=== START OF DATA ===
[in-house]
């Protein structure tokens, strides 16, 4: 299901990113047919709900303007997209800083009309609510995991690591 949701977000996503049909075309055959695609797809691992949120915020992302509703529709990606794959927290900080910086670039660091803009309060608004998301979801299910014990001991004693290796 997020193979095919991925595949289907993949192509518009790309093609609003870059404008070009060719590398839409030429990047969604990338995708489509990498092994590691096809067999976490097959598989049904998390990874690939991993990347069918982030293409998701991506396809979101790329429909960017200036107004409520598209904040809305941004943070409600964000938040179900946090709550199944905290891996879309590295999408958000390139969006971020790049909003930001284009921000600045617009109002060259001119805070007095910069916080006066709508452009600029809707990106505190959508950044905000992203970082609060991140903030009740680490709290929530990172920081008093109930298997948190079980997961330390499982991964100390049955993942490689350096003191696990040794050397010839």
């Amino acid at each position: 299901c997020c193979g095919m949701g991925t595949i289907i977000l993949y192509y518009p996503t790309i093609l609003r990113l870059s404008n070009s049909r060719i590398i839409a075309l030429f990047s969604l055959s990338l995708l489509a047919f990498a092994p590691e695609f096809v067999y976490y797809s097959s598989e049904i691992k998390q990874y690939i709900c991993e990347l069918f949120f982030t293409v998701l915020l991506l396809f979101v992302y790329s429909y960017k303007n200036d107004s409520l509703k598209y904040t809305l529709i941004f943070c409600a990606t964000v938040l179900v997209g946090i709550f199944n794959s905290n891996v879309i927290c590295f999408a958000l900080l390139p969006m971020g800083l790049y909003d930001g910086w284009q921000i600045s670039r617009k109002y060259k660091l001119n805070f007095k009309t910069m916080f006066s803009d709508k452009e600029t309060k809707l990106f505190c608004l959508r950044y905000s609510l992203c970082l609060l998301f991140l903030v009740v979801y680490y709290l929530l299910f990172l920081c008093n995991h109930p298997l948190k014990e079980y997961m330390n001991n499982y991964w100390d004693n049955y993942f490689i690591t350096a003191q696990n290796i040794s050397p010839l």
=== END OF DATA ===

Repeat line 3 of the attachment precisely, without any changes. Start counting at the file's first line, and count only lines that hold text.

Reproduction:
């Amino acid at each position: 299901c997020c193979g095919m949701g991925t595949i289907i977000l993949y192509y518009p996503t790309i093609l609003r990113l870059s404008n070009s049909r060719i590398i839409a075309l030429f990047s969604l055959s990338l995708l489509a047919f990498a092994p590691e695609f096809v067999y976490y797809s097959s598989e049904i691992k998390q990874y690939i709900c991993e990347l069918f949120f982030t293409v998701l915020l991506l396809f979101v992302y790329s429909y960017k303007n200036d107004s409520l509703k598209y904040t809305l529709i941004f943070c409600a990606t964000v938040l179900v997209g946090i709550f199944n794959s905290n891996v879309i927290c590295f999408a958000l900080l390139p969006m971020g800083l790049y909003d930001g910086w284009q921000i600045s670039r617009k109002y060259k660091l001119n805070f007095k009309t910069m916080f006066s803009d709508k452009e600029t309060k809707l990106f505190c608004l959508r950044y905000s609510l992203c970082l609060l998301f991140l903030v009740v979801y680490y709290l929530l299910f990172l920081c008093n995991h109930p298997l948190k014990e079980y997961m330390n001991n499982y991964w100390d004693n049955y993942f490689i690591t350096a003191q696990n290796i040794s050397p010839l």